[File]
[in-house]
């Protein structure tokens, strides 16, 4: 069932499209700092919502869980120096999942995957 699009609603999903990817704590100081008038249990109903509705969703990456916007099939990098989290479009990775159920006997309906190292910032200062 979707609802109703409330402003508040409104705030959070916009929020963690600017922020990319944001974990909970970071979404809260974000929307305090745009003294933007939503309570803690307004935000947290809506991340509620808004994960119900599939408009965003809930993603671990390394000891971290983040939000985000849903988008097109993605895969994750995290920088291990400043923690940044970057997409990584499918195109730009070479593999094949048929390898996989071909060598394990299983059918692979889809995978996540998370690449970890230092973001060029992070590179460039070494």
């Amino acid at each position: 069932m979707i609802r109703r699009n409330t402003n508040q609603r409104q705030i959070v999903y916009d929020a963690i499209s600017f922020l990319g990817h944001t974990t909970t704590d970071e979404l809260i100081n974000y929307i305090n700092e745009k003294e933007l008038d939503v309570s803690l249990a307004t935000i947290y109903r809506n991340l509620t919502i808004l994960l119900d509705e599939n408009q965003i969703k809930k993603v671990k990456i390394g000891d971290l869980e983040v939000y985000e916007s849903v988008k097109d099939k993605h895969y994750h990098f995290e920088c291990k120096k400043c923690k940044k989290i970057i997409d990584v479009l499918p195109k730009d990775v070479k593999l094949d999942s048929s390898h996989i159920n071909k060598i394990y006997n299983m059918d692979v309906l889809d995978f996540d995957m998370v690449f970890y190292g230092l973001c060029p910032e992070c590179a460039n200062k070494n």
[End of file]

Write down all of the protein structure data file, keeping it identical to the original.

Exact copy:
[in-house]
């Protein structure tokens, strides 16, 4: 069932499209700092919502869980120096999942995957 699009609603999903990817704590100081008038249990109903509705969703990456916007099939990098989290479009990775159920006997309906190292910032200062 979707609802109703409330402003508040409104705030959070916009929020963690600017922020990319944001974990909970970071979404809260974000929307305090745009003294933007939503309570803690307004935000947290809506991340509620808004994960119900599939408009965003809930993603671990390394000891971290983040939000985000849903988008097109993605895969994750995290920088291990400043923690940044970057997409990584499918195109730009070479593999094949048929390898996989071909060598394990299983059918692979889809995978996540998370690449970890230092973001060029992070590179460039070494």
């Amino acid at each position: 069932m979707i609802r109703r699009n409330t402003n508040q609603r409104q705030i959070v999903y916009d929020a963690i499209s600017f922020l990319g990817h944001t974990t909970t704590d970071e979404l809260i100081n974000y929307i305090n700092e745009k003294e933007l008038d939503v309570s803690l249990a307004t935000i947290y109903r809506n991340l509620t919502i808004l994960l119900d509705e599939n408009q965003i969703k809930k993603v671990k990456i390394g000891d971290l869980e983040v939000y985000e916007s849903v988008k097109d099939k993605h895969y994750h990098f995290e920088c291990k120096k400043c923690k940044k989290i970057i997409d990584v479009l499918p195109k730009d990775v070479k593999l094949d999942s048929s390898h996989i159920n071909k060598i394990y006997n299983m059918d692979v309906l889809d995978f996540d995957m998370v690449f970890y190292g230092l973001c060029p910032e992070c590179a460039n200062k070494n």